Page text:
Posted 34 days ago.

Necropaw
Charter Member
Central WI
608 Posts


Isnt this sorta similar to an oktoberfest?  I mean, not identical, but similar?

Dont get me wrong, i like the idea...I just wonder if youre modifying/reinventing the wheel here.

On Fri, Jun 26, 2015 at 7:22 AM, testingapril <listpost@homebrewdad.com> wrote:
Well, putting aside the fact that decoctions doesn't do anything but waste time, you should Czech out Czech Amber Lager. It's allowed to be as hoppy as a pilsner basically. I think that high gravity is going to work against you here, and yet again, you seem to be hellbent on a high residual sweetness which would definitely be out of place, IMO.

I prefer Caramunich II, I think the flavor is better than III, so you might consider that, especially if you can munch on some before you commit.

You could also consider WLP800 the czech lager strain. The 2015 guidelines mention a plum or berry ester, which sounds really interesting. Not sure if that comes from this yeast strain or another one.

I'd probably increase the late hops and reduce the dry hops, but I've never dry hopped with noble hops before, so maybe just increase the late hops?









Posted 34 days ago.

testingapril
Charter Member
Atlanta, GA
595 Posts


Well, that depends Mike. Oktoberfest isn't a style in the 2015 guidelines. That style has basically been broken down into two categories, Festbier and Marzen. It's going to be closer to Marzen, but Marzen and Vienna lager were always fairly close. Vienna should be heavily malty, but dry and balanced or slightly bitter. Marzen can be very malty, but balanced to slightly sweet. Typically Marzen is going to be a little darker as well.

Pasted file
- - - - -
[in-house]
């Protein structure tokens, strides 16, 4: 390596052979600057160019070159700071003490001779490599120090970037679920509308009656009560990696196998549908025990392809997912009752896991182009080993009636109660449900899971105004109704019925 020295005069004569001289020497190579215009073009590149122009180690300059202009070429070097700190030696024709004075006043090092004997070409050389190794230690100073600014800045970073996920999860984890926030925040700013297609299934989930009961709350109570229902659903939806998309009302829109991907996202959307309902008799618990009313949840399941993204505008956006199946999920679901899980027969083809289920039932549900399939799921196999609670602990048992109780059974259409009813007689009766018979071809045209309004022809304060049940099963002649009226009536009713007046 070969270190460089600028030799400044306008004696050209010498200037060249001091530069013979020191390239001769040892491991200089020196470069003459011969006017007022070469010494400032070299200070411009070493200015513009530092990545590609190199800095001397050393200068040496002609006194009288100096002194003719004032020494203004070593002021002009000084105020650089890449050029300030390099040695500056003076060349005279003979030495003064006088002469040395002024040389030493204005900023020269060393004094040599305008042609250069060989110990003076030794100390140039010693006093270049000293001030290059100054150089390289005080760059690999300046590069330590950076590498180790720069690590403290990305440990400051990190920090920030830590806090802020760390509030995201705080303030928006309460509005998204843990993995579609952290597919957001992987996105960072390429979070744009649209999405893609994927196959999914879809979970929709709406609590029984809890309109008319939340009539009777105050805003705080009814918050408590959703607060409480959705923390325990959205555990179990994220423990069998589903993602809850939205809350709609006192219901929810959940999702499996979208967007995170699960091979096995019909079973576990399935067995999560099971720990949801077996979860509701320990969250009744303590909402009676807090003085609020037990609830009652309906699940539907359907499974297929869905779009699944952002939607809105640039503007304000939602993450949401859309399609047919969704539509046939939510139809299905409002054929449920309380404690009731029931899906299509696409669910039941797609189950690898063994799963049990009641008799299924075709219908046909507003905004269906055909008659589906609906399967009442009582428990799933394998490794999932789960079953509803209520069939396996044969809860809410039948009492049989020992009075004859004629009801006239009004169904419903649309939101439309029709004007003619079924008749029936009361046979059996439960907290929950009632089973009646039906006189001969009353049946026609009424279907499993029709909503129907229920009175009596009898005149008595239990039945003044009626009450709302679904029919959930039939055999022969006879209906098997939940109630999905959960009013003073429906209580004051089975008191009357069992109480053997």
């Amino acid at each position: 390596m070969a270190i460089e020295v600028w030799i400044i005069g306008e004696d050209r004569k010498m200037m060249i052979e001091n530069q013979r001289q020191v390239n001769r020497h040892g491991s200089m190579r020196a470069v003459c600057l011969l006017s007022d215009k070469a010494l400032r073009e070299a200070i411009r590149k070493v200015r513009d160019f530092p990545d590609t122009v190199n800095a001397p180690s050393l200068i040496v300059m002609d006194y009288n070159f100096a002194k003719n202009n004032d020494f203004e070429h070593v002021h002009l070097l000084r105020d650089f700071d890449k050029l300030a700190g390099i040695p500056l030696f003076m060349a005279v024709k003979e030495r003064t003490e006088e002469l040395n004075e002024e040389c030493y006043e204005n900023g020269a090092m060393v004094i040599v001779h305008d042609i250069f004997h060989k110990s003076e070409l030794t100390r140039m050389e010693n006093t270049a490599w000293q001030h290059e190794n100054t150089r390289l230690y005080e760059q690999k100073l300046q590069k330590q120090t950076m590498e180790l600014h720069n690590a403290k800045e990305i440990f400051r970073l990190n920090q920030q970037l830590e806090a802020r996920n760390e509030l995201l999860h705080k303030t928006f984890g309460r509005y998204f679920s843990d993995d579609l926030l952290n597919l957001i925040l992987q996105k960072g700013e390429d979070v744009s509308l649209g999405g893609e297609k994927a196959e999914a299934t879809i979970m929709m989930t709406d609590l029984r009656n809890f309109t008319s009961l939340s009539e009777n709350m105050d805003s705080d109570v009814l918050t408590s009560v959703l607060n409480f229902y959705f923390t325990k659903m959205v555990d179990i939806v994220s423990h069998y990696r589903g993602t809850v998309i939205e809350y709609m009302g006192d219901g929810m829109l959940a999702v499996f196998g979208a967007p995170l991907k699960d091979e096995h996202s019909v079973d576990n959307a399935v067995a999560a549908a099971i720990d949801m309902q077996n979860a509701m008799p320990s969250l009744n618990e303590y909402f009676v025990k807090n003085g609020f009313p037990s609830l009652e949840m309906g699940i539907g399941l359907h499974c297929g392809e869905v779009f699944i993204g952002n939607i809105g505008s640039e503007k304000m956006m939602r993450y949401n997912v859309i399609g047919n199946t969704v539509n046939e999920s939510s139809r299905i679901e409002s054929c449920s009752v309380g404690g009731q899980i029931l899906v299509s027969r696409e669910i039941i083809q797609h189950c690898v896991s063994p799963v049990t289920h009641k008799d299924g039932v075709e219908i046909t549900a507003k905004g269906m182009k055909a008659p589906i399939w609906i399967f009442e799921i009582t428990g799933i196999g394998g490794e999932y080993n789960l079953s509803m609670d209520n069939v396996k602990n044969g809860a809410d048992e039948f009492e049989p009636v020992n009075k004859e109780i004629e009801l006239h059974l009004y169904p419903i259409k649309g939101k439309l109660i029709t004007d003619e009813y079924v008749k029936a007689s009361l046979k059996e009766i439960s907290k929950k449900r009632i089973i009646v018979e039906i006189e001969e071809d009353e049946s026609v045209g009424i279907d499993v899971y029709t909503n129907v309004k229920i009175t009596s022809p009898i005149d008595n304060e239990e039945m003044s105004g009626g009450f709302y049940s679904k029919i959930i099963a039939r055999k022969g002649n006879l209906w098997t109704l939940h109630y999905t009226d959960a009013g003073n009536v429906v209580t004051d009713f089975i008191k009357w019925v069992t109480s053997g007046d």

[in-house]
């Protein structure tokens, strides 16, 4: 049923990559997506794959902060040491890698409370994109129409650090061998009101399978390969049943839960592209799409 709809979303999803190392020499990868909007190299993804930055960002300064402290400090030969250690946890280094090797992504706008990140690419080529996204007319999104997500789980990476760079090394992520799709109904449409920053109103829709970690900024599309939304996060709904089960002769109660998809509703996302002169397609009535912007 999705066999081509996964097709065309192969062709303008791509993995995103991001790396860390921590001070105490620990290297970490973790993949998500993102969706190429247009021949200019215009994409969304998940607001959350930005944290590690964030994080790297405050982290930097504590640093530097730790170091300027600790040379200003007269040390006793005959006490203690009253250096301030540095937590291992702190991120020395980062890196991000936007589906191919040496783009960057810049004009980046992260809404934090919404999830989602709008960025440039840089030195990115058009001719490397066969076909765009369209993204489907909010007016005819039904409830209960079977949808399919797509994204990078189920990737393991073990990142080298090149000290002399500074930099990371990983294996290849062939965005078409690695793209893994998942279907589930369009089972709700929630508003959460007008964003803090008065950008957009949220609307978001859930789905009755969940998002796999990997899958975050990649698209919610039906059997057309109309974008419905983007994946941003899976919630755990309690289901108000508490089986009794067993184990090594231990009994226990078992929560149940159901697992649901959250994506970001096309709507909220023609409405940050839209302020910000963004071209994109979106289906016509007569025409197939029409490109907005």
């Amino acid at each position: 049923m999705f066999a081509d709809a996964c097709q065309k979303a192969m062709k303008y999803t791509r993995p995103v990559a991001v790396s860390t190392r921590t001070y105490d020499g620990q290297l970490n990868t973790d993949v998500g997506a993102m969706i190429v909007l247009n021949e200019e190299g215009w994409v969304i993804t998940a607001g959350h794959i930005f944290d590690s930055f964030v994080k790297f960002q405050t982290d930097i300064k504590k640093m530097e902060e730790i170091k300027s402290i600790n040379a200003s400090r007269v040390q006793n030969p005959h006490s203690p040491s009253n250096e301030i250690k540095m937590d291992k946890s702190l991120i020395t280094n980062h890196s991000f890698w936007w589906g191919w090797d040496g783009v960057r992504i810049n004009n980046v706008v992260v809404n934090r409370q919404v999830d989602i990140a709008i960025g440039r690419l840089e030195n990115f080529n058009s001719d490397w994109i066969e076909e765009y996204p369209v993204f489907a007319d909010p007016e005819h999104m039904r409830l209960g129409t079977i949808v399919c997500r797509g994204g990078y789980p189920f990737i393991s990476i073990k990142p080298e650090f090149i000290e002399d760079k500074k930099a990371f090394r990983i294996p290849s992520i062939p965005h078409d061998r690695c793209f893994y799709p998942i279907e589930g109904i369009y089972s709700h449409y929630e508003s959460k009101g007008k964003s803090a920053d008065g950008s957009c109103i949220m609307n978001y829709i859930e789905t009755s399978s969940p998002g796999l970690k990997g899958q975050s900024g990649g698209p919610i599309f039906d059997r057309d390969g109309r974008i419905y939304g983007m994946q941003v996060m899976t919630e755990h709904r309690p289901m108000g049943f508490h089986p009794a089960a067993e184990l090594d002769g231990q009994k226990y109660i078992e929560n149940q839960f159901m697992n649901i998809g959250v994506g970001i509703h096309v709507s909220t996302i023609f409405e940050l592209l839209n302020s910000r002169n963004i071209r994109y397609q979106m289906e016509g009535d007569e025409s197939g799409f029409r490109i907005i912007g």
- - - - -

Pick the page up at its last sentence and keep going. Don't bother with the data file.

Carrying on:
Now, as far as the hopping goes, Marzen is basically never hoppy, while Vienna can be a little hoppy, but Czech Amber Lager can be substantially hoppy.




Posted 34 days ago.

nickosuave311
Charter Member
Saint Paul, MN
18 Posts


It looks a lot like a Vienna lager to me, just bigger. I might shoot lower in Gravity if it were my brew, it might be thrown out of balance at that ABV.

If you want more malt complexity, use Vienna in place of the Pilsner malt. My Last o-fest was mostly floor malted Bo pils and Munich and was malty, but not rich and complex. I'd also recommend adding aromatic malt in there too, that always makes it into my Amber lagers. 

Not a huge fan of any caramunich malt. I prefer normal caramel malts instead, so c-40 gets my vote. Maybe c-20 for a little less sweetness and caramel flavor. I don't think I'd use Carapils here either, just because you've already got some caramel malt.

On Friday, June 26, 2015, homebrewdad <listpost@homebrewdad.com> wrote: